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Disappearing Acts: Gender, Power, and Relational Practice at Work Paperback – January 22, 2001
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In this extraordinary book, Joyce Fletcher opens up a completely new way of thinking about competence, skills, and organizational effectiveness. By bringing gender dynamics into the analysis, she surfaces deep-seated norms that are unexpectedly counterproductive, and suggests ways that organizations and the women and men who work in them can challenge the status quo to ensure a better future for all.(Lotte Bailyn, T. Wilson Professor of Management, MIT, author of Breaking the Mold: Women, Men, and Time in the New Corporate World)
Perhaps, as Joyce Fletcher suggests in Disappearing Acts, it is because people who actually behave in the ways needed by such organizations are likely to be ignored and dscounted. They will be seen as 'nice,' 'helpful,' and 'concerned;' hardly the descriptors for the tough, decisive, 'hero leaders' organizations actually reward and promote. Fletcher puts her finger on the what remains a largely undiscussable subject in contemporary management: the types of organizations we seek to build violate the norms, behaviors, and power arrangements we continue to reinforce. Without polemicizing, she shows clearly why women cannot realize their full leadership capabilities in today's organizations.(Peter M. Senge, MIT and Society for Organizational Learning)
Joyce Fletcher's work is a gift to both women and men who want to build more effective organizations. I wish I'd had this knowledge years ago!(Jane T. Philippi, Co-Head, Bond & Corporate Finance Group, John Hancock Financial Services)
Joyce Fletcher delineates the emotionally supportive, sometimes selfless behaviors that create the social glue that gets tasks done and holds teams, even whole organizations, together. She then shows, with devastating clarity, how organizations ignore and devalue these same behaviors in those crucial moments when rewards and promotions are handed out. This book will open the eyes of those who did not understand these disappearing acts, and it will make those whose contributions have been 'disappeared,' feel -- at long last -- recognized and appreciated.(Joanne Martin, Fred H. Merrill Professor of Organizational Behavior, Graduate School of Business, Stanford University)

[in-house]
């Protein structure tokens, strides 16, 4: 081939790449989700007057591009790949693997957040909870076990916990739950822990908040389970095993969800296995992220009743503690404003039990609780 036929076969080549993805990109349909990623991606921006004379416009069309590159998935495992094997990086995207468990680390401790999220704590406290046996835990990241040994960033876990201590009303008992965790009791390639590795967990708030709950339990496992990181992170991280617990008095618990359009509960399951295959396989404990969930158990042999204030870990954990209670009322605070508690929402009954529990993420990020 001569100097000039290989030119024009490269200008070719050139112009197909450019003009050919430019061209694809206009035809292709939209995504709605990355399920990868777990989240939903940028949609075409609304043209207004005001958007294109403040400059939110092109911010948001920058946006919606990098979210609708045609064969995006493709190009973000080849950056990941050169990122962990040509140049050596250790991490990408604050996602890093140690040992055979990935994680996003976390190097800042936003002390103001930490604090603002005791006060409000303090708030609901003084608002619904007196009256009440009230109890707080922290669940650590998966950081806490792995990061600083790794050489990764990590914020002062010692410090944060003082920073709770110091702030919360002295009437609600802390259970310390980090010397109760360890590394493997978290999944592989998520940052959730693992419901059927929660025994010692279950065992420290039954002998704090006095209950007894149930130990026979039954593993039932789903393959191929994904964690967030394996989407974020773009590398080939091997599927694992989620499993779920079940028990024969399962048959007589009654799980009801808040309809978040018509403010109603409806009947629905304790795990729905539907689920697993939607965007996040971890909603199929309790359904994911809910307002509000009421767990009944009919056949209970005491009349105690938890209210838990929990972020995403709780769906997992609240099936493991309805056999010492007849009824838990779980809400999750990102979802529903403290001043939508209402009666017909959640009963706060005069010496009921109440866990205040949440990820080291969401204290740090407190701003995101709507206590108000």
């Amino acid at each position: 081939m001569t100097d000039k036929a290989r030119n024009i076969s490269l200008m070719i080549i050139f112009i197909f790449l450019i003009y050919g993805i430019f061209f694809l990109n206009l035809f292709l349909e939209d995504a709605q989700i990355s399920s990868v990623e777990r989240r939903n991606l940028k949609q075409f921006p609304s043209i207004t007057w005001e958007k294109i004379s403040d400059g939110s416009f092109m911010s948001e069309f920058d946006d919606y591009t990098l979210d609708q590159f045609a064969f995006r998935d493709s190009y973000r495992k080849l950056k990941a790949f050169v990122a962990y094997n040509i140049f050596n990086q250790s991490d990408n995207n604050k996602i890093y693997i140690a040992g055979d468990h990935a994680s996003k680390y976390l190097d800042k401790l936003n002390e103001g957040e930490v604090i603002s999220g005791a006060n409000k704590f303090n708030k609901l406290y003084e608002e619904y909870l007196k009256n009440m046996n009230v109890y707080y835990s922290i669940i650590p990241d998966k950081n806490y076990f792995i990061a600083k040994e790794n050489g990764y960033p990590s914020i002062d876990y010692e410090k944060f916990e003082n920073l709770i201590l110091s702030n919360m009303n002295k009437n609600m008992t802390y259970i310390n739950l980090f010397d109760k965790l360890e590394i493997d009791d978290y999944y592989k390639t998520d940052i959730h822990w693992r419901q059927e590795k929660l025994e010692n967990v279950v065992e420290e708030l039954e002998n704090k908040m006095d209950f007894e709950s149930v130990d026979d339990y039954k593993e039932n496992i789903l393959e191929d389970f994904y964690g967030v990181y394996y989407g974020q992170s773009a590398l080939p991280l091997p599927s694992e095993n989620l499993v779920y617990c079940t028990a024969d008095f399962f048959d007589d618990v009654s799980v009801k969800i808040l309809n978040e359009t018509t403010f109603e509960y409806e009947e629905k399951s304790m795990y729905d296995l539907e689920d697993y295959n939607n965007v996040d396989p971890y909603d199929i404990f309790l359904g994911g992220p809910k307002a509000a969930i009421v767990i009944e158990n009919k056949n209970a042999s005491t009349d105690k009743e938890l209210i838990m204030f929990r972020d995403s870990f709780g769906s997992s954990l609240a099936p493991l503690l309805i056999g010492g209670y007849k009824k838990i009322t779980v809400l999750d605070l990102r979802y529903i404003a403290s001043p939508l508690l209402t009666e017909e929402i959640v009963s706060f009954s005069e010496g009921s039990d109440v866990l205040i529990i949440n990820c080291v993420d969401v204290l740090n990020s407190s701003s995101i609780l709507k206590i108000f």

Here is something truly new. This book can change our understanding of what work is and how it can be best done. It offers both a profound vision and clear practical applications.(Jean Baker Miller, Director, Jean Baker Miller Training Institute, Stone Center, Wellesley College)
About the Author
Joyce K. Fletcher is Professor of Management at the Center for Gender in Organizations, Simmons Graduate School of Management, and Co-director of Working Connections Project, Jean Baker Miller Training Institute, Stone Center, Wellesley College.
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Today, as more and more work situations involve knowledge-intensive, fluid environments where the old principles of command-and-control are ineffective, those of us connected to such environments are scrambling to understand how to achieve effective performance in a game where the only thing we know about the rules is that the old rules don't apply. In this scramble, we are continually brought back to the most fundamental question of organizing: what actions produce value; what actions are irerelevant to or destructive of value? Dr. Fletcher's book has the potential be important in helping us to act purposefully and successfully to create effective systems in this turbulant environment.
What we see as `real work' reflects only a portion of the work-related activity in organizations. For the most part, it reflects the portion that was of interest to the employers who created the industrial system of the early part of this century. As we face the challenges of knowledge-intensive work in fluid, underdetermined and rapidly changing environments, we are being forced to create another reality of work. The critical factors for working successfully simply do not lie within the area lit by the spotlight of industrial reality. But how do we take off blinders we have worn for a century to see things differently?
I can think of no better way than to challenge our thinking with explorations of what, for lack of a better term, I might call alternate realities. Dr. Fletcher's book is such an example.Read more ›